Elevator Action Deluxe has made me scream with rage more than anything since Super Meat Boy. In Super Meat Boy, my screams were tempered somewhat as the annoyance was short-lived, the action fast, and the levels smartly designed. Here, my screams were exacerbated by the knowledge that I would never be able to track down the level designers and force-feed them their own feet.
Does that sound harsh? Then I apologise, but this game doles out the sort of raw frustration that makes the Saw films look less like the cinematic equivalent of flogging a dead mule, and more like a goldmine of ideas.
Ostensibly, Elevator Action Deluxe is a remake/update of a 1983 arcade classic (unsurprisingly named Elevator Action) in which players took control of a secret agent with a terrifying quiff. Back then, the goal was to descend a tower block via elevators and escalators, entering red doors to steal secrets. Enemies would come out of other doors and chase you by using those same elevators and escalators; whether you fought back or simply stayed away was up to you.
Elevator Action Deluxe takes this base and attempts to spice it up with all sorts of level layouts, new enemies, and new mechanics. As a result it moves away from its predecessor’s emphasis on quick thinking and becomes, instead, a puzzle game. You need to navigate the obstacles and enemies on each level, make your way to each red door, and escape – all within a tight time limit. And yes, you still have a terrifying quiff.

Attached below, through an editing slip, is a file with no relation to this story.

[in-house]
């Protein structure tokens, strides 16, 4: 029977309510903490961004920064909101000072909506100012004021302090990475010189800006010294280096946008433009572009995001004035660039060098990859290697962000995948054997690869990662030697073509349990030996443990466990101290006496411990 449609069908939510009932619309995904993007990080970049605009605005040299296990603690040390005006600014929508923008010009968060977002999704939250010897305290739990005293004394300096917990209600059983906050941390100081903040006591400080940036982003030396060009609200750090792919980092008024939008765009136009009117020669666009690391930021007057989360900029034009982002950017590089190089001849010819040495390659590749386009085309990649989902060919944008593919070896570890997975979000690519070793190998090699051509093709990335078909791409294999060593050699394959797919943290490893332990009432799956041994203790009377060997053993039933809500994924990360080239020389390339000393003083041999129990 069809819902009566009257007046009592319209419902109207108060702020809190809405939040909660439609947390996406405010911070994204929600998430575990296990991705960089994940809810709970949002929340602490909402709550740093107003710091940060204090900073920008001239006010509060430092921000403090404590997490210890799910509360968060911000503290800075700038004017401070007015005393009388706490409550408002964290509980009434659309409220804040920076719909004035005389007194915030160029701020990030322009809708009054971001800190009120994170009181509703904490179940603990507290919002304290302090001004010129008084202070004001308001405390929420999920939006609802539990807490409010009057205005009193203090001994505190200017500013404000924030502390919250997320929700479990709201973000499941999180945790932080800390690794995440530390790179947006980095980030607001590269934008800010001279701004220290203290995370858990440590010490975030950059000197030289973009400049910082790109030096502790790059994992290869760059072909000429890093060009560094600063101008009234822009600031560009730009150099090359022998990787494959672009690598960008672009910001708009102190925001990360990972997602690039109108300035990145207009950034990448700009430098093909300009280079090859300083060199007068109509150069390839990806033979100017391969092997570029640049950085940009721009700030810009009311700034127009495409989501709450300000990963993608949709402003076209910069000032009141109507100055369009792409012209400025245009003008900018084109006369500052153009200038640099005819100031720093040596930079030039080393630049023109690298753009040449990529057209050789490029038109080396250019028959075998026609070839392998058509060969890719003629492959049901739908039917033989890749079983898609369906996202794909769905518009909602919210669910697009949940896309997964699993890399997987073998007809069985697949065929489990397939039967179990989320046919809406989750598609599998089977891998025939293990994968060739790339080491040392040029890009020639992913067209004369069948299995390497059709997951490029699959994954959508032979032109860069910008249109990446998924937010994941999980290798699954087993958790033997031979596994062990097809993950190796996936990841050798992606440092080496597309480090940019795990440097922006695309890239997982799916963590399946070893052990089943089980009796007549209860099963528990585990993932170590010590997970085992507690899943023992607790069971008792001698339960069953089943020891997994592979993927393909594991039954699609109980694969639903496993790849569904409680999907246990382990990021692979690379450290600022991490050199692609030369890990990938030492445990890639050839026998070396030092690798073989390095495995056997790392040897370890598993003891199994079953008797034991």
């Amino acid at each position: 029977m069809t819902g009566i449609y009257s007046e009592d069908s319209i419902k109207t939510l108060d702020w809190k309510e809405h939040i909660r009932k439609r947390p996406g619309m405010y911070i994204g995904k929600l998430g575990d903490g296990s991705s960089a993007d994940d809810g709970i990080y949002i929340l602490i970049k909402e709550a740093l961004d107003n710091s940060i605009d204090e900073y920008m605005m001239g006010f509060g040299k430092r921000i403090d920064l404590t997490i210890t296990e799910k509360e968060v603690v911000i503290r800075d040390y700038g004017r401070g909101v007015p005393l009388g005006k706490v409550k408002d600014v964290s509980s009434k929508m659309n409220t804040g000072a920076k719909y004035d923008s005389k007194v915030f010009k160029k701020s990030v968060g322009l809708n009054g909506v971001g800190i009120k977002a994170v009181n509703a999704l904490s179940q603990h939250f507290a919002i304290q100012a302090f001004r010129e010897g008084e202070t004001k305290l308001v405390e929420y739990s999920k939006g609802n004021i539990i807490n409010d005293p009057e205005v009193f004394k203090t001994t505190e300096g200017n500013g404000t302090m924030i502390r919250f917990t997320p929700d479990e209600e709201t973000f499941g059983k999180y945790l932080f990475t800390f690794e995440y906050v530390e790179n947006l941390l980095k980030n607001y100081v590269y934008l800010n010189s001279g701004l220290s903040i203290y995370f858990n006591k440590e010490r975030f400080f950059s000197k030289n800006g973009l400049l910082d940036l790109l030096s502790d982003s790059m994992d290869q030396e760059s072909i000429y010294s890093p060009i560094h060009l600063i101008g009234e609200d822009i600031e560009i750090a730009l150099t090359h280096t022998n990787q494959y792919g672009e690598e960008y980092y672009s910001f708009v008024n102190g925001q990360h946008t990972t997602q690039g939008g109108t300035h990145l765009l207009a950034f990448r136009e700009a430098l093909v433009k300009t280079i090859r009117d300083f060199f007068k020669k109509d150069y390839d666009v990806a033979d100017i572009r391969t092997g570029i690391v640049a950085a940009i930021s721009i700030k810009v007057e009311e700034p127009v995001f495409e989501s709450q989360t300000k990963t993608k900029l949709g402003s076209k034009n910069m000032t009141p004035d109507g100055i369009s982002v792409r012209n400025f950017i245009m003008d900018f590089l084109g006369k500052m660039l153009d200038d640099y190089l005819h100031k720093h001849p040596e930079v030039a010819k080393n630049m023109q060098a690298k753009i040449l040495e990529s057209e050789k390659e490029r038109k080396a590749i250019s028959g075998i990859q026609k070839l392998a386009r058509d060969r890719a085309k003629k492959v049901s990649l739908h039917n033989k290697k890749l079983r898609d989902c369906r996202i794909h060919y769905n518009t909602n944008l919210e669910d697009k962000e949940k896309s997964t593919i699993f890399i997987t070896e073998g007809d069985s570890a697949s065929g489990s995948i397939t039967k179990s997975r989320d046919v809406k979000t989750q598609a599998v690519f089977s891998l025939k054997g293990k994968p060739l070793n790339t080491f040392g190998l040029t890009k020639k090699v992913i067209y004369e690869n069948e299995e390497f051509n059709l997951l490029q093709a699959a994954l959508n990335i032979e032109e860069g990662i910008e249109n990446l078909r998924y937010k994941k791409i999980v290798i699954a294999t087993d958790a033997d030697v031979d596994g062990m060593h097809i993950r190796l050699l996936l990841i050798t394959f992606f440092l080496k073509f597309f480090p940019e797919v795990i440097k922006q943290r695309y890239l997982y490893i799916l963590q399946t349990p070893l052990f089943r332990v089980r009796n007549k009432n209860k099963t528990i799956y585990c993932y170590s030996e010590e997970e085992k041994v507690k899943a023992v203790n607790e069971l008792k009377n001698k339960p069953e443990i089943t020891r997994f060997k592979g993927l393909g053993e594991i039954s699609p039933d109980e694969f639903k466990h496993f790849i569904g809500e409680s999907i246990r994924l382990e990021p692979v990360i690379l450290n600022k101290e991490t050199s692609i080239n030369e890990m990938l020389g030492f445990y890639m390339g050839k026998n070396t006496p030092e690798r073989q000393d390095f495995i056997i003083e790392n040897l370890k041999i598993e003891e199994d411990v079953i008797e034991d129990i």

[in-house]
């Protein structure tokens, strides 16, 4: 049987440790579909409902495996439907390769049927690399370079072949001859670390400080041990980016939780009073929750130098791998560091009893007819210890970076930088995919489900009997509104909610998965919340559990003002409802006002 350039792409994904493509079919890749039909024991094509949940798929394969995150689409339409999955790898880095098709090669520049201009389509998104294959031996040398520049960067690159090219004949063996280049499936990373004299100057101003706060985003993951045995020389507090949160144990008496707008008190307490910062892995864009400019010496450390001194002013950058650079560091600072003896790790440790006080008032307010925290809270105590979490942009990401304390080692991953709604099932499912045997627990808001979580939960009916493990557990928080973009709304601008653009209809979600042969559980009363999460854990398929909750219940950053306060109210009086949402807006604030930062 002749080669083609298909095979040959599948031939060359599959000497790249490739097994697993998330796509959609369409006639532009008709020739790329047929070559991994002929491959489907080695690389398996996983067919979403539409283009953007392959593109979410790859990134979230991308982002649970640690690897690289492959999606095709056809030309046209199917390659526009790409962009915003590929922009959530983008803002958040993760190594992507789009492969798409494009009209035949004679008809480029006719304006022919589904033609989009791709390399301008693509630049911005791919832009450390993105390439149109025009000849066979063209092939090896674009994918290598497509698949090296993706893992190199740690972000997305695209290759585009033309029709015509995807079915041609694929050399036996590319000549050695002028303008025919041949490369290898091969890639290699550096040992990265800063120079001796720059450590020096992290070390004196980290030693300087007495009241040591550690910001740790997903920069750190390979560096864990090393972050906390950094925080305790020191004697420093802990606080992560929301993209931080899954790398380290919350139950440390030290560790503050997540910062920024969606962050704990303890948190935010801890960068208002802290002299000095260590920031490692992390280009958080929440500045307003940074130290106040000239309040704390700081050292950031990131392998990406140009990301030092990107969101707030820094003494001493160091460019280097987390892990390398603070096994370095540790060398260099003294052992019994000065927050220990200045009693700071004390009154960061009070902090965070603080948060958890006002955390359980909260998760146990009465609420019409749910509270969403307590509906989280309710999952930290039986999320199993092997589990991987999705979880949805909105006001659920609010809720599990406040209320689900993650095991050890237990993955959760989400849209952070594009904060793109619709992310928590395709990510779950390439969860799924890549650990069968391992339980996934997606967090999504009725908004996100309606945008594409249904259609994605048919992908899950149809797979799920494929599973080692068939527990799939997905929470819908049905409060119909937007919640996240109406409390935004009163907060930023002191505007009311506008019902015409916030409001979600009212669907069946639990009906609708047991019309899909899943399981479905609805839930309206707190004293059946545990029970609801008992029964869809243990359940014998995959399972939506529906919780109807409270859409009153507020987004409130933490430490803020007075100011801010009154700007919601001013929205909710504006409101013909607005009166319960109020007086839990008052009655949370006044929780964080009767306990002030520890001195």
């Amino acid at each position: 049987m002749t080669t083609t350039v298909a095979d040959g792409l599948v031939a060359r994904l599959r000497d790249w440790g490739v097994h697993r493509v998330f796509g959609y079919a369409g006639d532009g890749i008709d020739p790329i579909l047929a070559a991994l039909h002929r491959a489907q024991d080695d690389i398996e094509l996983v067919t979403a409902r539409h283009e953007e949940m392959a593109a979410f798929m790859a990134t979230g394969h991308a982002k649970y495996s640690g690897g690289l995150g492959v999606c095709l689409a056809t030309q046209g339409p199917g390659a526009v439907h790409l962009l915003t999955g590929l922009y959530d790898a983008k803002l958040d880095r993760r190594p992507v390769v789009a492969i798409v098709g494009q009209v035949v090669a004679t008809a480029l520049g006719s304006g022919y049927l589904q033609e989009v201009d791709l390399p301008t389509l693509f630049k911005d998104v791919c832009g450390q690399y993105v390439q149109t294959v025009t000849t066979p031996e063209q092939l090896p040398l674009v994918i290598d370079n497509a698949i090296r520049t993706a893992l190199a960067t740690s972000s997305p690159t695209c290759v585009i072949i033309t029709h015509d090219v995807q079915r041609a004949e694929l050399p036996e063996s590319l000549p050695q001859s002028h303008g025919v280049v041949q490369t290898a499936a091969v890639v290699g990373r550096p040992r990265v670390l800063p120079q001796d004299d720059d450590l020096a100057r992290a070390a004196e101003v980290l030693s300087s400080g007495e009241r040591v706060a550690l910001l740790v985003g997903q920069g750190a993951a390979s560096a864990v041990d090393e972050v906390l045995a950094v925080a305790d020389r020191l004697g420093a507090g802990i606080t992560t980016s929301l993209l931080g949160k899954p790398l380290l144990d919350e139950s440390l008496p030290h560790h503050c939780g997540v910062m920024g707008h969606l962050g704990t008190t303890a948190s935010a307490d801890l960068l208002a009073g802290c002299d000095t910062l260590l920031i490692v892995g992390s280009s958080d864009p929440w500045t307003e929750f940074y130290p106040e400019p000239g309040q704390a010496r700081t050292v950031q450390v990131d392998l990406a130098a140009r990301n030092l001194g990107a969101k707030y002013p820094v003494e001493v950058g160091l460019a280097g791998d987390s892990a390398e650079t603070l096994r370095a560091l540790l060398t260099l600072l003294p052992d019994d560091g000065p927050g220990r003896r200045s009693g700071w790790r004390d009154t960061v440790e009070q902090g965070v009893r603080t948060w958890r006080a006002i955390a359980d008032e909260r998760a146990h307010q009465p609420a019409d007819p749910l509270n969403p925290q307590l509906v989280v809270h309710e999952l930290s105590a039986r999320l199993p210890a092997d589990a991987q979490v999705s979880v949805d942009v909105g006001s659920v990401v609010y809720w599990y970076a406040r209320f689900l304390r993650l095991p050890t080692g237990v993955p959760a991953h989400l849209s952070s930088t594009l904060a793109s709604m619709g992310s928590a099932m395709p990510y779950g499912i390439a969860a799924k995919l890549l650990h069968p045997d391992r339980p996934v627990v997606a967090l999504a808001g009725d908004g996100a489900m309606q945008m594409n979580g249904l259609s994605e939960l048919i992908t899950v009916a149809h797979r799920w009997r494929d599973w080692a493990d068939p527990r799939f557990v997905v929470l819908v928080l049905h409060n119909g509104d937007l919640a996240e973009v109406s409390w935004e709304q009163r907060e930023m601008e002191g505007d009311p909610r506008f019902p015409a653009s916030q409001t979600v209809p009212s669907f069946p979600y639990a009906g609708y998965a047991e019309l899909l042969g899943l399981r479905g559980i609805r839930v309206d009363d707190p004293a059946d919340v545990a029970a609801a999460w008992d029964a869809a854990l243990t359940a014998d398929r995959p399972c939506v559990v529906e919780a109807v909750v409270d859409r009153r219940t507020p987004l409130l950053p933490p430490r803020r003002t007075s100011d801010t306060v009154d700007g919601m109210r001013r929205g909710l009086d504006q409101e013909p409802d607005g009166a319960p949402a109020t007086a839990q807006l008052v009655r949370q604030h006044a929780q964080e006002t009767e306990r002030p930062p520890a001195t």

Fair enough. Except that it’s not fair enough, because this is a puzzle game with level design that goes beyond irritating, an emphasis on wasting the player’s time, and a heavy reliance on both luck and trial and error. It’s the sort of game that makes you feel like the developers are laughing at you every time you die – a frequent occurrence thanks to unresponsive and sticky controls, and the aforementioned sadistic level design.
The new mechanics are promising, at least. There are retractable floors and walls controlled by switches and levers that need to be moved into position to create paths; you can hide in blue doors to duck enemies or escape gunfire (and these can be slammed open to knock out anyone outside); there are destructible walls; there are extra weapons; there are explosive barrels for the kicking. There’s even a little bit of stealth aside from the blue doors – lights can be shot out creating dark patches in which you can’t be spotted, and this can be rather important considering one foe raises the alarm when he sees you.